Treatment for Sleep Apnea
PAP (Positive Airway Pressure)
PAP is the most common treatment for Sleep Apnea. PAP is extremely beneficial to your future health without having to have surgery. Those who wear the mask on a regular basis will notice a large difference in their daytime performance. It works by having a flow of air create a pressure in the back of your throat and mouth to hold open the soft tissues that are falling back and closing your airway.
There are dental devices that fit in your mouth much like a mouth guard, but the device pulls your lower jaw forward not allowing tissue to block the airway. The device locks in place and slowly moves the jaw forward over a period of 4-8 weeks to allow your muscles and ligaments to adapt to the device. This treatment does not suit everyone and should be discussed with a Sleep Medicine Physician or a Dentist certified by the American Board of Dental Sleep Medicine.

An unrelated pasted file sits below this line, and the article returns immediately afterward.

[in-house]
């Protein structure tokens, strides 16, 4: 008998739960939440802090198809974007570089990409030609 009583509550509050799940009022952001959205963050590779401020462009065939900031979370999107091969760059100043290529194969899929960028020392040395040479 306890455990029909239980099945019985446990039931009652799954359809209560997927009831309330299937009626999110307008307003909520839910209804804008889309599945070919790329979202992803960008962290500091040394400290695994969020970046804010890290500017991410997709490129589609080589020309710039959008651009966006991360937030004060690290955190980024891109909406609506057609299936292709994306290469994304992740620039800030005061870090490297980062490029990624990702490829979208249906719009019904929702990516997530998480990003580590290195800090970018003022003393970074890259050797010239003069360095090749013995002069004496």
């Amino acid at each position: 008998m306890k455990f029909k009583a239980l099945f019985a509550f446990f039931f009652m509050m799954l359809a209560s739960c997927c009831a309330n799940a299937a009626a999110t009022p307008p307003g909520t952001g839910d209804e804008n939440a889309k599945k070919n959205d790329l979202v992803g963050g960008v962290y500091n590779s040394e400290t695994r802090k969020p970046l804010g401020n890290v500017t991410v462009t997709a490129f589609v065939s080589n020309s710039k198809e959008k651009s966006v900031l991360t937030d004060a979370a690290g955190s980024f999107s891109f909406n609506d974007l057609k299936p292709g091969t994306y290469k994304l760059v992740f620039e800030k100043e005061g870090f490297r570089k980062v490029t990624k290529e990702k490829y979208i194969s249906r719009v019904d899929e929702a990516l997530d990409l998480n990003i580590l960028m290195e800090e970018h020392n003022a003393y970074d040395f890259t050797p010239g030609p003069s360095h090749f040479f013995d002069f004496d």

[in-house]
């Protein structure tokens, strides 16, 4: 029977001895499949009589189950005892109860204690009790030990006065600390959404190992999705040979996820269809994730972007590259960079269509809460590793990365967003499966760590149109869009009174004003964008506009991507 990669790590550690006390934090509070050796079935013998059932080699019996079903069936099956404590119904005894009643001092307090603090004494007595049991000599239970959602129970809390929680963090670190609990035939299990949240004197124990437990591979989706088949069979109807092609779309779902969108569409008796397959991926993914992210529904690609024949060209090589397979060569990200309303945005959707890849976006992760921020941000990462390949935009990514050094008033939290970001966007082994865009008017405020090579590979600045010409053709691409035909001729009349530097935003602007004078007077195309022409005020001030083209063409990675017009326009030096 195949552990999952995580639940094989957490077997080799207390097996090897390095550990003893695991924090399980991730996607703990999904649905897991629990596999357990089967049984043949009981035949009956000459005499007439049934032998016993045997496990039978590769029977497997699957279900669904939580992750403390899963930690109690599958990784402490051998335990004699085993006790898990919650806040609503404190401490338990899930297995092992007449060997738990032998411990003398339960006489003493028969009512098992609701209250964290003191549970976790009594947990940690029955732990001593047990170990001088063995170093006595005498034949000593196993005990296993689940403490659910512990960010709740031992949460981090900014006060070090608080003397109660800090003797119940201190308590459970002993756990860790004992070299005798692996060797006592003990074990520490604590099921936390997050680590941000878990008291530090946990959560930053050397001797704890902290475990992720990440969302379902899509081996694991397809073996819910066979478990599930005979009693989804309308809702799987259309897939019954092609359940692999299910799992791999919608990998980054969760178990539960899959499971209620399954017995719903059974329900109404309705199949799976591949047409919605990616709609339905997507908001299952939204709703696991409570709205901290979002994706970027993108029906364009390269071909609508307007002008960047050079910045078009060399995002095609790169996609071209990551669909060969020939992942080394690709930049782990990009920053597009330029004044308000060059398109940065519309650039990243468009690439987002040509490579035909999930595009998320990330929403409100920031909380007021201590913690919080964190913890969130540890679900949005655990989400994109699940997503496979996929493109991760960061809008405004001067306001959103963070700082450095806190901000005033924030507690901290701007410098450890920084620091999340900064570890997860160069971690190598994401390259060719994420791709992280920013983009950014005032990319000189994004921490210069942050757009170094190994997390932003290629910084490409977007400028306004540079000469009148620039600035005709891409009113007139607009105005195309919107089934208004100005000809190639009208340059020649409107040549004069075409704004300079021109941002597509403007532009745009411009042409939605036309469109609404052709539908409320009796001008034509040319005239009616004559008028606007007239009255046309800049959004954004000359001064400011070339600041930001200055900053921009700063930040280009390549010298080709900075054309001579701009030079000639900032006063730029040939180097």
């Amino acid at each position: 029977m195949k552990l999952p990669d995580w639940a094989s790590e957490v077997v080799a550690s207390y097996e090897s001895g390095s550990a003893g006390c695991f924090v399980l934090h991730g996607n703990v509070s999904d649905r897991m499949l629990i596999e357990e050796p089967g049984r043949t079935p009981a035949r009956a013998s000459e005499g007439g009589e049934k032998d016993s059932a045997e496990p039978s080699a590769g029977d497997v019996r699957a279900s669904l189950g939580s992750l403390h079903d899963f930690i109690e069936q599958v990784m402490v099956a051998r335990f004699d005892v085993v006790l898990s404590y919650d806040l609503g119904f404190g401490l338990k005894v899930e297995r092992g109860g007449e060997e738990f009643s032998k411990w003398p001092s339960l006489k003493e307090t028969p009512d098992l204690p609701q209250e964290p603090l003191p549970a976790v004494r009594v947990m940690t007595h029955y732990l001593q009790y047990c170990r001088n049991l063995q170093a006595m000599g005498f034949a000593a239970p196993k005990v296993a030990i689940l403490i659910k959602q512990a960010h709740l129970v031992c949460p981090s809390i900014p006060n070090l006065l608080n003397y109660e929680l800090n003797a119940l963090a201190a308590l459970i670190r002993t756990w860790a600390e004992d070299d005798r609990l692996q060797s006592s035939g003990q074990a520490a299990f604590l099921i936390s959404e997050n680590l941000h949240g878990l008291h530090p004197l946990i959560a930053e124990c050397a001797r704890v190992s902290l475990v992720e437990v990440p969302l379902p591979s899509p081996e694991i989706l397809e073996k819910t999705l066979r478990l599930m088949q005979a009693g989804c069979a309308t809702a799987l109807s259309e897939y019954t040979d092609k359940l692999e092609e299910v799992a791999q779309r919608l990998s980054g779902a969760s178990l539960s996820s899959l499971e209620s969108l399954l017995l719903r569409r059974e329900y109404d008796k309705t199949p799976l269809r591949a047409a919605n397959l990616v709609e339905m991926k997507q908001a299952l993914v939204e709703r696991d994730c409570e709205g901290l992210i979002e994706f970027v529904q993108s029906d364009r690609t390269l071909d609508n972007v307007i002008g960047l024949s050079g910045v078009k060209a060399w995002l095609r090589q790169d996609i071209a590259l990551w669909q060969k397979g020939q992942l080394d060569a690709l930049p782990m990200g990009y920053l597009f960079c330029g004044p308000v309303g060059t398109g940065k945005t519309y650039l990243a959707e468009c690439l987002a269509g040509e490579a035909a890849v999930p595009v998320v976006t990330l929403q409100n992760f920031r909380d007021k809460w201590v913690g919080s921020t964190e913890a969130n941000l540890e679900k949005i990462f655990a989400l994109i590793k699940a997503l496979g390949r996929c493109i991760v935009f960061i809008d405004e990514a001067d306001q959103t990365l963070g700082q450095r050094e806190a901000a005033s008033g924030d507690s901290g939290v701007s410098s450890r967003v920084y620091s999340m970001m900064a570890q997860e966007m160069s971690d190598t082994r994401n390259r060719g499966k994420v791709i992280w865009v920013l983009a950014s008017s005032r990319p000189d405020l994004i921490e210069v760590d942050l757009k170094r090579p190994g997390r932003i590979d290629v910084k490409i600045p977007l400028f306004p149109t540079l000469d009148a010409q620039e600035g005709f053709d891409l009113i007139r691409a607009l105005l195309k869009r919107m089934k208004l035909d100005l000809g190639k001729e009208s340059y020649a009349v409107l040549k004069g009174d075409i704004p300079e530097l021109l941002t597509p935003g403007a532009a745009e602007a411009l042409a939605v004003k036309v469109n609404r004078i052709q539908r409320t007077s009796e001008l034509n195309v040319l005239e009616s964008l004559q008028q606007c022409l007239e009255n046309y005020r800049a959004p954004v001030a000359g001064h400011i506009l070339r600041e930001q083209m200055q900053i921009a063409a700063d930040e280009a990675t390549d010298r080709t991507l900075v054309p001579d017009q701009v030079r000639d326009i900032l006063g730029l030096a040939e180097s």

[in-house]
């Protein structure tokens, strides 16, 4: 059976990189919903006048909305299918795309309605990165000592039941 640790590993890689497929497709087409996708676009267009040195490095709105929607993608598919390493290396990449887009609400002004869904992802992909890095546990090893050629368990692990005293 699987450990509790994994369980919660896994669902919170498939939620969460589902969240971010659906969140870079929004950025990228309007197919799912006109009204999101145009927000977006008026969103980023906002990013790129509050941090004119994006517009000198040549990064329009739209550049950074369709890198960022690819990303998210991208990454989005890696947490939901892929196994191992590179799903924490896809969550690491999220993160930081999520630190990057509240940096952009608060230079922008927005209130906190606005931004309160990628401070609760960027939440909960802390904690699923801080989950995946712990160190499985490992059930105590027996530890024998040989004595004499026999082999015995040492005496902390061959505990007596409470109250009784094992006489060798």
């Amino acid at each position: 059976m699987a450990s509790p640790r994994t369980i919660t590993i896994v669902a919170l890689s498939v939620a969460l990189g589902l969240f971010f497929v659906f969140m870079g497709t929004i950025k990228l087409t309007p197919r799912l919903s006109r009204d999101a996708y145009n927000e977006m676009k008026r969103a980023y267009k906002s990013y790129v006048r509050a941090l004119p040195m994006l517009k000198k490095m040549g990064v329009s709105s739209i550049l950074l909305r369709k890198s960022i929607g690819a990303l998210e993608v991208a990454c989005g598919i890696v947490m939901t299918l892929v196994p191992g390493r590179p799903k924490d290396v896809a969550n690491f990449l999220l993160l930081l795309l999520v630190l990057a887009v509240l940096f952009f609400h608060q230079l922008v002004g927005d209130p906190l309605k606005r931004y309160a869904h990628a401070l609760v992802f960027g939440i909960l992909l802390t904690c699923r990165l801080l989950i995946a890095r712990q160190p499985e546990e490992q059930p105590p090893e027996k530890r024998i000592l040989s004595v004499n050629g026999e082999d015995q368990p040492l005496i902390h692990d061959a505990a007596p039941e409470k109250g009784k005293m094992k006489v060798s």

Previous surgical options for treating sleep apnea involved creating a large opening in the neck and jaw – and sometimes the need to break the jawbone. Recovery time was often lengthy.
The use of da Vinci robot-assisted surgery for treatment of obstructive sleep apnea is revolutionary due to the minimally invasive nature of the procedure. With amazing dexterity and precision, the surgeon guides the robotic arms in through the patient’s mouth rather than through the neck. The high-definition camera allows the surgeon to perfectly visualize areas of the mouth and throat that in the past could only be seen through open incisions.
Dr. Mark A. D’Agostino is one of only a handful of surgeons in the world who use da Vinci to perform the TransOral Robotic Surgery (TORS) procedure for the treatment of sleep apnea using the da Vinci robot.
The surgery is primarily for patients whose sleep apnea is due to having tongue-based obstruction because it focuses on reducing the size of the base of the tongue.
There are several other options offered some of which you may have seen on TV or local drug stores. These options only work in certain situations and should be discussed with a Sleep Medicine Physician.